“Star Wars” inspired volumetric display produces 3D images that float in mid-air

Volumetric display technology developed by researchers at Brigham Young University in Utah, US, is able to produce 3D images that float in mid-air and which can be viewed from every angle.

The technology – which is reminiscent of the system used by R2D2 in the original Star Wars film to project an image of Princess Leia in distress – is a so-called volumetric display.

Unlike a holographic display, which scatters light only at a 2D surface, a volumetric display has little scattering surfaces scattered throughout a 3D space – the same space occupied by the 3D image.  This means that if you are looking at the image you’re are also looking at the scatters, and for this reason, a volumetric image can be seen from any angle.

volumetric display
A projected three-dimensional triangular prism created by the technology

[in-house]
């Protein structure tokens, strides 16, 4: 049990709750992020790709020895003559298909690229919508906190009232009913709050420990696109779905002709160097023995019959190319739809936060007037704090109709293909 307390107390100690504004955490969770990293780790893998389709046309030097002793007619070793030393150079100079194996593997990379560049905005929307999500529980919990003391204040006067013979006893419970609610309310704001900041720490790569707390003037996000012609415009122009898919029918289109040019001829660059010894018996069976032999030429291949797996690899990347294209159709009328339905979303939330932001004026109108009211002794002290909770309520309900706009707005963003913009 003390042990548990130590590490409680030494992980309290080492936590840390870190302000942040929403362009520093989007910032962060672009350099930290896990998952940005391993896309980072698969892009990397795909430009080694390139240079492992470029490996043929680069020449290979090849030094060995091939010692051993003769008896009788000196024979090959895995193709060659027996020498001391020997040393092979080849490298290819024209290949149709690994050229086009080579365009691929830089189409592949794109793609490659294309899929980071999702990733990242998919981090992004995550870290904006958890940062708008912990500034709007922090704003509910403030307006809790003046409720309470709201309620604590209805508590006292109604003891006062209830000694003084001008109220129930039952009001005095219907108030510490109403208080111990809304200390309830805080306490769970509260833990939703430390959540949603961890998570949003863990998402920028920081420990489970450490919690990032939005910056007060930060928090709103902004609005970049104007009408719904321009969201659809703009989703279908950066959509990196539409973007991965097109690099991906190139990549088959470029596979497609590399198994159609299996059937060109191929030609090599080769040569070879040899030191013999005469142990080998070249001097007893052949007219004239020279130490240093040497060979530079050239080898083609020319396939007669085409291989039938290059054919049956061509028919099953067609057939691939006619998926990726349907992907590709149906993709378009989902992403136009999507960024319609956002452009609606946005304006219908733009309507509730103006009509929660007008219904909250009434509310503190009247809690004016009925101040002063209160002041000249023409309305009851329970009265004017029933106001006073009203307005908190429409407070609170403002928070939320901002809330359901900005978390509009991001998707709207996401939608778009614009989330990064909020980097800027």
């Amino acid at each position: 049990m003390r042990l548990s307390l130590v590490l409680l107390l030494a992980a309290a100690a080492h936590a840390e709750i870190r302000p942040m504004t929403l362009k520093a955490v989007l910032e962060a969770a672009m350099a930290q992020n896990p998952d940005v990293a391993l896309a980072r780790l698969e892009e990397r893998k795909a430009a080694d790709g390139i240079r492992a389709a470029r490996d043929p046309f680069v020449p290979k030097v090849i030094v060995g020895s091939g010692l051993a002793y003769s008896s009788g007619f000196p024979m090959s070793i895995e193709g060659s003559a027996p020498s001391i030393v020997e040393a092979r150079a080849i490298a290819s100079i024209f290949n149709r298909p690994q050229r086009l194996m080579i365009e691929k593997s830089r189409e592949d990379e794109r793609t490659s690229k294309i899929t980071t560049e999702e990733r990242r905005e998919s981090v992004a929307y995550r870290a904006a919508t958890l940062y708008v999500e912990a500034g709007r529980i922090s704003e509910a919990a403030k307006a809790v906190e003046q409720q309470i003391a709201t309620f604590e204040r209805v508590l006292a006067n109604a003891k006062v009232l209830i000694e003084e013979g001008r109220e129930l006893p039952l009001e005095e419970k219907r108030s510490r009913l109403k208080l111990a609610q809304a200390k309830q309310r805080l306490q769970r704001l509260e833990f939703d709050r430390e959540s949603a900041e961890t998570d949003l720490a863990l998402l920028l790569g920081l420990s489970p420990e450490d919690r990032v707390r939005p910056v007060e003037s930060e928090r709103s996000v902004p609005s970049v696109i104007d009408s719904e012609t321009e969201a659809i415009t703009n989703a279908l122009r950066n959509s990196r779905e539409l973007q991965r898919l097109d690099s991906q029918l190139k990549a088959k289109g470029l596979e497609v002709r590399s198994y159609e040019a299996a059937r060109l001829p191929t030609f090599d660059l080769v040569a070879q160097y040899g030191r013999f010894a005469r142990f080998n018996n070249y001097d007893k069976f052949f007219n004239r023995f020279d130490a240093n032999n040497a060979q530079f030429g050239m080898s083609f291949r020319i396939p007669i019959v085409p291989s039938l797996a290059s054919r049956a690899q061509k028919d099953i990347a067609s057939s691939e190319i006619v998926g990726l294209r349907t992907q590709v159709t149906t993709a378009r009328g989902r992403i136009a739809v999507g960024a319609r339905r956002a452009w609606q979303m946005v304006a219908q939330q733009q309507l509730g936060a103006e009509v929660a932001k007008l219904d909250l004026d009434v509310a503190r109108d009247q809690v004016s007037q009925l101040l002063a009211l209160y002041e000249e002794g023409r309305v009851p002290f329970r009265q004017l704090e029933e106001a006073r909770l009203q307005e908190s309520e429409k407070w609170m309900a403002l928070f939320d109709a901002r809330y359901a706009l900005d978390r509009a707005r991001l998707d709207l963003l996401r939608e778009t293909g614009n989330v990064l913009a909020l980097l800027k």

In a paper published in Nature, Professor David Smalley, who headed up the project explained that he and his team have devised a free-space volumetric display platform, based on photophoretic optical trapping, that produces full-colour, aerial volumetric images with 10-micron image points by persistence of vision.

“We’re using a laser beam to trap a particle, and then we can steer the laser beam around to move the particle and create the image,” said undergrad co-author Erich Nygaard.

Smalley said the easiest way to understand the process is to think about the images it creates as 3D-printed objects. “This display is like a 3D printer for light,” he said. “You’re actually printing an object in space with these little particles.”

So far Smalley and his student researchers have 3D light printed a butterfly, a prism, the stretch-Y BYU logo, rings that wrap around an arm and an individual in a lab coat crouched in a position similar to Princess Leia as she begins her projected message.

While previous researchers outside of BYU have done related work to create volumetric imagery, Smalley’s team is the first to use optical trapping and colour effectively.

Commenting on the debt the technology owes to the imagination of the Star Wars creators Smalley said: “We refer to this colloquially as the Princess Leia project.  Our group has a mission to take the 3D displays of science fiction and make them real. We have created a display that can do that.”